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This is the second in a series of articles exploring topics that will be addressed at the HPLC 2020 conference in San Diego, from June 20 to 25.
This is the second in a series of articles exploring hot topics in high performance liquid chromatography (HPLC). Although originally planned as a preview of the HPLC 2020 conference, which has been postponed to June 2020, the series provides insights into important developments in the technique.
Theory predicts we are still more than two orders of magnitude away from the ultimate speed limits of liquid chromatography. What approaches can lead us to reach that ultimate speed?
With the first reports on what is known today as high pressure liquid chromatography (HPLC) dating back t0 1966 (1), and with the “HPLC“ acronym that we use so often in our daily professional conversations being coined exactly 50 years ago by Csaba Horvath, we can look back on history of more than 50 years of developments in this technique. The progress made has been truly impressive. Whereas 50 years ago an analysis with a resolution of n = 1000 plates took up to half an hour, a fully optimized system today can easily produce 100,000 plates in the same time-a gain of two orders of magnitude. The gain in analysis speed is even more remarkable; for example, the time needed to produce 30,000 theoretical plates has even been decreased by three orders of magnitude over the same period.
Thinking about how chromatography will evolve in the next 50 years, it is clear that progress will be much slower. However, if we could abandon the packed bed of spheres, theory predicts we are still more than two orders of magnitude away from the ultimate speed limits of liquid chromatography. The requirements to realize that speed are formidable but not entirely unfeasible. What would be needed is a material that can combine a more open packing structure with geometrical feature sizes equal to or smaller than those found in the current 2-mm-particle packed bed columns, while at the same time the structure retains sufficient mechanical strength and maintains a maximal degree of uniformity and structural repetition throughout the entire body.
Thinking today of a technology eventually capable of producing such a material, today’s top candidate appears to be three-dimensional (3D) printing. This technology is undergoing immense revolutions and already has myriad commercial applications in the broadest range of possible domains. However, diverse different approaches to 3D-printing technology exist, and these come in a very broad range of capabilities and performance characteristics in terms of resolution, printing material, writing speed, and cost. Very few of them can deliver the resolution needed to compete with the sub-micrometer sizes governing our current state-of-the-art packed bed columns (the flow-through pores in a 2-mm-particle packed bed column are roughly 0.6 to 0.7 mm wide). In fact, it seems that two-photon polymerization is the only technique capable of achieving such resolution, albeit at the expense of a very slow printing speed.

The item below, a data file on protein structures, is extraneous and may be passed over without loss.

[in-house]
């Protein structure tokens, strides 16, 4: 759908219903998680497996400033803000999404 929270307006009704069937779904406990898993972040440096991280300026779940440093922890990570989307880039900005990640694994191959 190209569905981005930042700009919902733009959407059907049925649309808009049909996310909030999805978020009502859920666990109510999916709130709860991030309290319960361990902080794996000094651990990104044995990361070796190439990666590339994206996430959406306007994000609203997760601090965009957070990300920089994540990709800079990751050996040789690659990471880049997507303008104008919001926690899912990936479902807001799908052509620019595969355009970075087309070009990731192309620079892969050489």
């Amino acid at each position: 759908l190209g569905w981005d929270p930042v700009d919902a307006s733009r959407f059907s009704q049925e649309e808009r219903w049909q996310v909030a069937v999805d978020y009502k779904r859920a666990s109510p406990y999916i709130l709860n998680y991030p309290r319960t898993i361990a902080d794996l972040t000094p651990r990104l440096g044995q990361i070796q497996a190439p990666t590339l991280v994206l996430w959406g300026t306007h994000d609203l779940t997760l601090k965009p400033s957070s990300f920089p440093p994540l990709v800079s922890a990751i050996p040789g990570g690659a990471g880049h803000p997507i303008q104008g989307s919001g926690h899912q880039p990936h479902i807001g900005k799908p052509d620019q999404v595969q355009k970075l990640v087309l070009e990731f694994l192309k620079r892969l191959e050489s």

In my contribution at the upcoming HPLC 2020 conference, I will report on the possibilities, limitations, and challenges of two-photon polymerization printing to produce chromatographic media for analytical chromatography. For it is not only printing speed that matters; there are also critical issues involved in removing the unpolymerized printing resin, creating a sufficient retention surface in a mesopore space with appropriate pore sizes, providing a pressure-tight enclosure around the printed structure, and finding materials that are compatible with the mobile phases used in liquid chromatography. The latter is the consequence of the fact that two-photon polymerization is currently still limited to a few organic polymers (at best allowing for some inorganic residues) such that direct 3D printing of mesoporous silica materials is still a far dream. To put the possibilities in perspective, they will be compared to the current possibilities offered by silicon micromachining. This approach produces ordered 2D beds with configurable through-pore size, commonly known as micropillar array columns. New designs and production technologies are now also on the verge of bringing substantial improvements in this area as well. Last but not least, we will also discuss the possibilities of alternative 3D-printing approaches, in which the material is not constructed nano-pixel by nano-pixel, but rather entire layers of silica particles are deposited one by one on top of each other in a perfectly ordered and regular manner.
(1). C.G. Horvath and S.R. Lipsky, Nature211, 748–749 (1966).
Gert Desmet is the head of the Department of Chemical Engineering at the Vrije Universiteit Brussel, in Brussels, Belgium. Direct correspondence to firstname.lastname@example.org.